Get Your Body to Behave
by Jenny Davidow, M.A.
Copyright 2011, All Rights Reserved
Is there any way to get your body to behave when you’re making a presentation? A certain amount of nervous energy is normal, even a must – it boosts your adrenaline levels and gives you sparkle. But all your mental preparation might be undone by a sweaty, stressed-out delivery – if you don’t prepare inside as well.
Do you remember the movie “Broadcast News”? Albert Brooks plays a brilliant reporter who longs to be the stylish on-camera news anchor. There’s no doubt he’s got talent. But as soon as the camera and lights come on, he looks worried, sweaty and rumpled. Viewers see the nonverbal communication and are turned off. They stop listening to the words. No matter how much he wants to succeed, he can’t seem to make his body behave.
Is there an answer to this dilemma?
Your conscious mind can’t control your body’s reactions. But you can prepare your body and emotions ahead of time for the pressure you will feel – and get them fully aligned to support you.
Professional athletes do this all the time. Since the 1980’s, sports coaches have advocated a visualization called mental rehearsal. They regard this inside preparation as essential to peak performance, as important as actual practice time. And the results have shown increased skill development, faster competitive times, and greater confidence and ease under pressure.**
Can you guess why?
Because when you imagine a feeling of calm and confidence,
knowing you are ready to give it your best...
When you imagine being relaxed and energized in front of a group of people or a camera,
smiling with genuine enjoyment,
your eyes bright with enthusiasm and the desire to connect with your audience...
When you imagine seeing your audience respond with interest on their faces,
nodding and smiling back…
…your brain and body experience what you imagine as completely real.
That’s right. The same neural pathways are activated in your brain and body when you imagine a successful presentation as happens when you really give a successful presentation.* World-class athletes would agree.
The great news is that inside preparation makes a dramatic difference in all avenues of performance, including public speaking and communication in general. Our society promotes the idea that we can do it all with our conscious, rational mind. But we are not machines. Even highly-skilled professionals can fall apart under pressure.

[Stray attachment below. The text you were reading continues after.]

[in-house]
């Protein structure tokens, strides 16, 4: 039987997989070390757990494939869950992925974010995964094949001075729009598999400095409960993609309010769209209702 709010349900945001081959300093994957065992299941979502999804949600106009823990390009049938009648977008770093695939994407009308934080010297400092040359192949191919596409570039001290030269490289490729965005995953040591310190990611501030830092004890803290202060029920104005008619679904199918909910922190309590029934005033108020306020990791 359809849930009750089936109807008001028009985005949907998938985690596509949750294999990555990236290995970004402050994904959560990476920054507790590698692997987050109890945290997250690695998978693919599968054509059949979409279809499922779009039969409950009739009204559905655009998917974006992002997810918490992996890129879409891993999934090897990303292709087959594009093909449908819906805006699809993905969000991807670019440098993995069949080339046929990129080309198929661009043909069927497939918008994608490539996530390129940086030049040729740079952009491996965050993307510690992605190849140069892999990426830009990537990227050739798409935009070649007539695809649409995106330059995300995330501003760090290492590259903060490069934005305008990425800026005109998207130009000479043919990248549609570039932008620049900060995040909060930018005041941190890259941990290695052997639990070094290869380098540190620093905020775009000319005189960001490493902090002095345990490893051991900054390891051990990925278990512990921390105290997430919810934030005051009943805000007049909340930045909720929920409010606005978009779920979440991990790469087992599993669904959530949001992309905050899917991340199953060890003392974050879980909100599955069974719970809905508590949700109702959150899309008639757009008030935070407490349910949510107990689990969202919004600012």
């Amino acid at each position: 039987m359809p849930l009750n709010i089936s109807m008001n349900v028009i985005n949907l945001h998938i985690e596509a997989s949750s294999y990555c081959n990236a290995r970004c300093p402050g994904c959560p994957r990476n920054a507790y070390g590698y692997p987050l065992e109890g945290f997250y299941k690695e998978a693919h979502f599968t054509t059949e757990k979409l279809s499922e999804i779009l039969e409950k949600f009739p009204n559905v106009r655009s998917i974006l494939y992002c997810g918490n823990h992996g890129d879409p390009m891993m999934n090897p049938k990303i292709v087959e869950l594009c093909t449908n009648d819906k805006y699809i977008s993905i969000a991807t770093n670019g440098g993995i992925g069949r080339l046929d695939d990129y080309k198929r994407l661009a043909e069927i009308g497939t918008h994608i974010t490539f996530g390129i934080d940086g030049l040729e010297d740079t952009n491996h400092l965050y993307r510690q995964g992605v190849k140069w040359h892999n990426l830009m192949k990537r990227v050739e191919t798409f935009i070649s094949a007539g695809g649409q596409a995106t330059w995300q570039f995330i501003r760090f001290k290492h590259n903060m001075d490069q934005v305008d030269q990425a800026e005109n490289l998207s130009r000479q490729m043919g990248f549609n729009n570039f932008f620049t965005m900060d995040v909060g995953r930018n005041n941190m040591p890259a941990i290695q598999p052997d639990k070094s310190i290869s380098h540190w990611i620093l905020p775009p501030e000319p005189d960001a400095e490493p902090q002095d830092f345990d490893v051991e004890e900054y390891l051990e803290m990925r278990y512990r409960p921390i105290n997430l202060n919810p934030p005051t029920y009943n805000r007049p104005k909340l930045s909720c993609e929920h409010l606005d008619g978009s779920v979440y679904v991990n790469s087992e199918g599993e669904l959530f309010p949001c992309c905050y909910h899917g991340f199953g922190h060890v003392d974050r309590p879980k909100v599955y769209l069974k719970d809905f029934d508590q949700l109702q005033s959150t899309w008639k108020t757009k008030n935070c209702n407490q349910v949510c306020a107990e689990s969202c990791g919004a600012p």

You can’t separate your body from your mind. Your body and emotions need to be prepared as thoroughly as you prepare your speech or presentation. The less-conscious parts of you – your body language and self-talk – usually fly under the radar of your conscious mind. Self-doubt and self-criticism are classic causes of nervousness, performance anxiety and stage fright.
Experience tells us that our worst doubts and fears often show up under pressure and can be strong enough to sabotage our success. Despite our best efforts, our conscious mind can’t control our inner critic and signs of physical stress.
But by preparing in advance on the inside, you give yourself the antidote to self-doubt and stress.
So the next time you’re going to speak in front of a group of people, don’t make the mistake of preparing only your power points.
To effectively prepare for a presentation, go further than arranging your stories and facts. Remember that what you feel emotionally and physically needs to be aligned with what you have to say.
Use your preparation time to mentally rehearse:
From inside, see, hear and feel yourself doing well at each stage of your presentation.
Imagine feeling energized and comfortable,
with a warm smile and intention to connect,
speaking with confidence and ease.
Imagine your audience smiling and nodding,
showing their involvement and interest.
When you prepare your body and emotions to expect success, you fully align your spoken words and nonverbal communication, mind and body. As a result, even your neural pathways are primed and ready to support peak performance on all levels.
Success will surely follow.
* Daniel Goleman. Social Intelligence. Bantam Books, 2006.
* Norman Doige, M.D. The Brain that Changes Itself. Penguin Books, 2007.
**Porter, Kay., Foster, Judy. Visual Athletics: Visualization for Peak Sports Performance Brown & Benchmark, 1990.
**Porter, Kay. The Mental Athlete. Human Kinetics, 2003.
Raise your communication skills to the highest level of style and success!
Jenny Davidow, M.A., is a Communication Coach in Bellingham, Mt. Vernon and Seattle, WA. Training and support to enhance your verbal and nonverbal skills, effectiveness in public speaking and in print media.
Fully align your words, intention and body language for your next presentation, article or report.
Communication coaching sessions by telephone, Skype and in person.
Visit http://www.JennyDavidow.com and Communication Coaching for more information.